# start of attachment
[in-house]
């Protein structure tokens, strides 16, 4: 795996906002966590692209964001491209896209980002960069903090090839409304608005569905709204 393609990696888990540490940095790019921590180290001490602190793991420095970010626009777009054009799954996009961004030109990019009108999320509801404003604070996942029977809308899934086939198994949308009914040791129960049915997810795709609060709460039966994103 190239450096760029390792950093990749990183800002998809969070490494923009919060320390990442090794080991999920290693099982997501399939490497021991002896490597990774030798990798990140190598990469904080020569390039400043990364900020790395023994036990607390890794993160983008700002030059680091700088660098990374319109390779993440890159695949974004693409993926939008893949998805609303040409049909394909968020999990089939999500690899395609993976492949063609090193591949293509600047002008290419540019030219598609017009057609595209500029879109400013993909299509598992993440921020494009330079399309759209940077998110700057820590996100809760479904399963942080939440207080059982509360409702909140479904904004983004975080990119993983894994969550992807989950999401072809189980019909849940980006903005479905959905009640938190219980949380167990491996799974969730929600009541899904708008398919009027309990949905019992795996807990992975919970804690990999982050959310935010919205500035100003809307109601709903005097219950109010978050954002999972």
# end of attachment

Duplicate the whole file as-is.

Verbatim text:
[in-house]
């Protein structure tokens, strides 16, 4: 795996906002966590692209964001491209896209980002960069903090090839409304608005569905709204 393609990696888990540490940095790019921590180290001490602190793991420095970010626009777009054009799954996009961004030109990019009108999320509801404003604070996942029977809308899934086939198994949308009914040791129960049915997810795709609060709460039966994103 190239450096760029390792950093990749990183800002998809969070490494923009919060320390990442090794080991999920290693099982997501399939490497021991002896490597990774030798990798990140190598990469904080020569390039400043990364900020790395023994036990607390890794993160983008700002030059680091700088660098990374319109390779993440890159695949974004693409993926939008893949998805609303040409049909394909968020999990089939999500690899395609993976492949063609090193591949293509600047002008290419540019030219598609017009057609595209500029879109400013993909299509598992993440921020494009330079399309759209940077998110700057820590996100809760479904399963942080939440207080059982509360409702909140479904904004983004975080990119993983894994969550992807989950999401072809189980019909849940980006903005479905959905009640938190219980949380167990491996799974969730929600009541899904708008398919009027309990949905019992795996807990992975919970804690990999982050959310935010919205500035100003809307109601709903005097219950109010978050954002999972």